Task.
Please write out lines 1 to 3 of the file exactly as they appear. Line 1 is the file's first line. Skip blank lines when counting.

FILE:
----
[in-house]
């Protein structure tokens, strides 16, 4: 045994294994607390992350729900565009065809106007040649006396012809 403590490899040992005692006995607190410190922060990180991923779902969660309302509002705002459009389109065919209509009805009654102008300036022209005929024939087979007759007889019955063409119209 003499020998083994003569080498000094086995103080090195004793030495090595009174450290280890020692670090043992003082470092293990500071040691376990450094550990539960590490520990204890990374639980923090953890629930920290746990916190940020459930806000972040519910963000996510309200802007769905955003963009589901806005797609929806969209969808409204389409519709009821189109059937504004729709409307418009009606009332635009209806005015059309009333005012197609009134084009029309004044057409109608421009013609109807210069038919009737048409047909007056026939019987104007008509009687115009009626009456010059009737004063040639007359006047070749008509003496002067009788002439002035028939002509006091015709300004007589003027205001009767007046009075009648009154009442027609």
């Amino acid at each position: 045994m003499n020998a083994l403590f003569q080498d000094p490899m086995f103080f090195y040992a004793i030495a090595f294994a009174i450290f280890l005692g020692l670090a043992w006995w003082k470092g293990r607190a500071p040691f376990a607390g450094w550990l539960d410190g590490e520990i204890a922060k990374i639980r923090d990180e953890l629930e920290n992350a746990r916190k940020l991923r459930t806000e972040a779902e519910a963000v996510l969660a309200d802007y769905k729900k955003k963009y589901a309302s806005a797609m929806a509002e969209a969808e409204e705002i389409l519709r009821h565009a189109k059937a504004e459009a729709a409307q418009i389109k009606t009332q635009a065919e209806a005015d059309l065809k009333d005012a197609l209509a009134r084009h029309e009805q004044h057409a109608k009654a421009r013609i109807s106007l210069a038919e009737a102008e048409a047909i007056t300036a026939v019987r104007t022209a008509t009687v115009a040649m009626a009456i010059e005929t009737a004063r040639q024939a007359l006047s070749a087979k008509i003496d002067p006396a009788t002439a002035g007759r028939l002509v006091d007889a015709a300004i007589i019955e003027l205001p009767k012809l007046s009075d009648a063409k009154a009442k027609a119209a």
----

[in-house]
């Protein structure tokens, strides 16, 4: 045994294994607390992350729900565009065809106007040649006396012809 403590490899040992005692006995607190410190922060990180991923779902969660309302509002705002459009389109065919209509009805009654102008300036022209005929024939087979007759007889019955063409119209 003499020998083994003569080498000094086995103080090195004793030495090595009174450290280890020692670090043992003082470092293990500071040691376990450094550990539960590490520990204890990374639980923090953890629930920290746990916190940020459930806000972040519910963000996510309200802007769905955003963009589901806005797609929806969209969808409204389409519709009821189109059937504004729709409307418009009606009332635009209806005015059309009333005012197609009134084009029309004044057409109608421009013609109807210069038919009737048409047909007056026939019987104007008509009687115009009626009456010059009737004063040639007359006047070749008509003496002067009788002439002035028939002509006091015709300004007589003027205001009767007046009075009648009154009442027609």
């Amino acid at each position: 045994m003499n020998a083994l403590f003569q080498d000094p490899m086995f103080f090195y040992a004793i030495a090595f294994a009174i450290f280890l005692g020692l670090a043992w006995w003082k470092g293990r607190a500071p040691f376990a607390g450094w550990l539960d410190g590490e520990i204890a922060k990374i639980r923090d990180e953890l629930e920290n992350a746990r916190k940020l991923r459930t806000e972040a779902e519910a963000v996510l969660a309200d802007y769905k729900k955003k963009y589901a309302s806005a797609m929806a509002e969209a969808e409204e705002i389409l519709r009821h565009a189109k059937a504004e459009a729709a409307q418009i389109k009606t009332q635009a065919e209806a005015d059309l065809k009333d005012a197609l209509a009134r084009h029309e009805q004044h057409a109608k009654a421009r013609i109807s106007l210069a038919e009737a102008e048409a047909i007056t300036a026939v019987r104007t022209a008509t009687v115009a040649m009626a009456i010059e005929t009737a004063r040639q024939a007359l006047s070749a087979k008509i003496d002067p006396a009788t002439a002035g007759r028939l002509v006091d007889a015709a300004i007589i019955e003027l205001p009767k012809l007046s009075d009648a063409k009154a009442k027609a119209a």